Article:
Olivia Rivera liked what she called Version 1.0 of Harrison Shanklin a lot. But Version 2.0 — the “committed and available” man who emerged after the couple took a break just a few months into dating — was something else entirely.
“Once we hit that 2.0 version, we were so sure,” she said. “I tell him that I could not have dreamt up a person who would be more perfect for me than him.”
The two met through the dating app Hinge in the fall of 2019, but plans for a first date were ultimately canceled by Mr. Shanklin, who told Ms. Rivera he was too busy with work and that he’d get back to her to reschedule.
“So often on dating apps, that’s it,” said Ms. Rivera, 35, a social worker at Thurgood Marshall Academic High School in San Francisco, who graduated from the University of California, Santa Barbara, and received a master’s degree in social work from the University of California, Berkeley. “You don’t hear from them again.”
After a few weeks, though, he did circle back, and the couple had their first date that October. A second date came a week later, and with it, their first kiss.
Mr. Shanklin, 36, a program manager for university relations at Google who graduated from North Carolina State University, said that, by then, “Things were going well, but I was getting a lot more responsibility with work and was incredibly busy.”
“I was not always super available,” he said. An outdoor-recreation enthusiast, Mr. Shanklin was also struggling with back issues, and in January 2020, he realized that he needed to start taking the matter more seriously when he injured his back while tying his shoes.
At around the same time, Ms. Rivera told him that she was accustomed to seeing the person she was dating more than once a week, and making plans more than a few hours in advance.
“That was a big reality check for me,” said Mr. Shanklin. “She hadn’t even gotten to see the real version of me, I was so unavailable. That really bummed me out.”
About a month later, Ms. Rivera sent Mr. Shanklin a text message saying that she missed him. The feeling, he said, was mutual.
“It just clicked that I missed her a lot and really wanted to reconnect and be with her,” said Mr. Shanklin, who received her text while on a work trip.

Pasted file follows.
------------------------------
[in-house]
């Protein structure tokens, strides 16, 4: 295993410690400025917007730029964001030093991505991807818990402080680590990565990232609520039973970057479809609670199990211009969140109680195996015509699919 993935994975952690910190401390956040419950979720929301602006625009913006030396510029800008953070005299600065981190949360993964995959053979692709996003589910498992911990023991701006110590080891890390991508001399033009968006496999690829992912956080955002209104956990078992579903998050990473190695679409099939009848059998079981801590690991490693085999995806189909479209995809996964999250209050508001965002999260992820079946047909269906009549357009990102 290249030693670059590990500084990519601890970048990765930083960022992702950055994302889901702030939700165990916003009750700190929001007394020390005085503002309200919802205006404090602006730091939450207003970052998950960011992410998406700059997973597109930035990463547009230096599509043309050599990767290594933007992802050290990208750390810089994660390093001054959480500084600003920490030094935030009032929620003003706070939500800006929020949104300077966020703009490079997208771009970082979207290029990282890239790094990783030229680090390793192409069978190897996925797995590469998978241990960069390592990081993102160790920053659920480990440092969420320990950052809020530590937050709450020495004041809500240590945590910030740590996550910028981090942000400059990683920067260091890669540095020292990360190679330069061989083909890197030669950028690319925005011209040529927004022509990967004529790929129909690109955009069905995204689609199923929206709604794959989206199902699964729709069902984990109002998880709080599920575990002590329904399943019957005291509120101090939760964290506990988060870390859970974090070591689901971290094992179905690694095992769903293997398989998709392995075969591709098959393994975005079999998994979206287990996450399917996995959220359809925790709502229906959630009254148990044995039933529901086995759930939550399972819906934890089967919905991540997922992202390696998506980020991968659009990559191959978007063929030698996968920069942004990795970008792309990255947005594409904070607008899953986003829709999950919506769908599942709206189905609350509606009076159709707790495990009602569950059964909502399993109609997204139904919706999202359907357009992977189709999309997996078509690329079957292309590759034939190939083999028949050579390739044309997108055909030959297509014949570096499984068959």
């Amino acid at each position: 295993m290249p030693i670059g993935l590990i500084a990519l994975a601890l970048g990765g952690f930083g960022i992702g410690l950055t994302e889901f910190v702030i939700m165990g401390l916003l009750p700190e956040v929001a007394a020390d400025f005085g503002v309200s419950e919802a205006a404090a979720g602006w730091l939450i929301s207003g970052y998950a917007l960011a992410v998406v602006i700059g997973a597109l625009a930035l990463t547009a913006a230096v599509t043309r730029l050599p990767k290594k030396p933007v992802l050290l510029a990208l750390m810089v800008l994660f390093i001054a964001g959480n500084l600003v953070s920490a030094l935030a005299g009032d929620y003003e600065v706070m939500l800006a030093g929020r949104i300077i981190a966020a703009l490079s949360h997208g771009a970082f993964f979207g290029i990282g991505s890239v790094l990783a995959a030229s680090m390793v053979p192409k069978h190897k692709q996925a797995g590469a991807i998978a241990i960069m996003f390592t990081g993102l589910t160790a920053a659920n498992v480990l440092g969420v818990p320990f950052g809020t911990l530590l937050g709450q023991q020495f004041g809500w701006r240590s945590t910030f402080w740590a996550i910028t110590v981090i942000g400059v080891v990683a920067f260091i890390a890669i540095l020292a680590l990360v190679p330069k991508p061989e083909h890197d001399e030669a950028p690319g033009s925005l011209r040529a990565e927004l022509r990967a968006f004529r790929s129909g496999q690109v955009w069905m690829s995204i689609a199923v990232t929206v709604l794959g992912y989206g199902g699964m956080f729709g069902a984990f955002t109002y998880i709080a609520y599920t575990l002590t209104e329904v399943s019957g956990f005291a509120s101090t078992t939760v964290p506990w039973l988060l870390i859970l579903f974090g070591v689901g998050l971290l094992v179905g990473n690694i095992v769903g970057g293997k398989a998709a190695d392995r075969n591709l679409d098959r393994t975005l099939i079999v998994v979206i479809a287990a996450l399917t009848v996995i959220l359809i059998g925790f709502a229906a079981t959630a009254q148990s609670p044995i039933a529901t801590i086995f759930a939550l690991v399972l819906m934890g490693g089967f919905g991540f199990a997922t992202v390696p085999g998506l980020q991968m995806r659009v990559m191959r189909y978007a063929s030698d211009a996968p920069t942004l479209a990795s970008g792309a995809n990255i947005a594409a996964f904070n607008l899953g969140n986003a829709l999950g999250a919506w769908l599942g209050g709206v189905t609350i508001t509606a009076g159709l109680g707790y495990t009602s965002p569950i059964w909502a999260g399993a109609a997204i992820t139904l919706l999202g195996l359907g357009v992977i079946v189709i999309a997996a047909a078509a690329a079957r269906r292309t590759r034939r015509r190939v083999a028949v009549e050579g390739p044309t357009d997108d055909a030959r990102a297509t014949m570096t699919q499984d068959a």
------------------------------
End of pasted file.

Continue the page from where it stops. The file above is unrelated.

When he returned, on March 4, 2020, he went to meet her straight from the airport. The two then decided to give their nascent relationship another chance. Version 2.0 had launched — and not a moment too soon, Ms. Rivera said, as two weeks later, the pandemic arrived.
“I feel like if we hadn’t decided to be official then, we might not have made it,” said Ms. Rivera, who added that she initially remained romantically reserved. “But with Covid, things got really, really quick very fast — we were spending half of our time together.”
That May, Mr. Shanklin told Ms. Rivera he loved her. “In the statement around sharing that he loved me, he said, ‘You make it feel like home when you’re here,’” Ms. Rivera said. “Once he said that, I was like, OK, I can let myself enjoy this.”
Of the moment, Mr. Shanklin said, “I was just feeling overwhelmed with the feeling of being in love with her.”
The two moved in together in July 2020, got a puppy that September and talked about their future. In April 2021, on a trip to Healdsburg, Calif., they were engaged in a spontaneous double proposal.
The couple, who live in Pacifica, Calif., married on Dec. 21 in the Purisima Creek Redwoods Open Space Preserve in Half Moon Bay, Calif., before eight guests. Lindsay Isaacson-Willman, a friend who is a Universal Life minister, officiated.
If the timeline of their relationship seemed accelerated, Ms. Rivera said that, given the pandemic, it really wasn’t.
“In a turbo relationship — the amount of time in a pandemic relationship versus real life — we’ve been together three to five years already.” she said.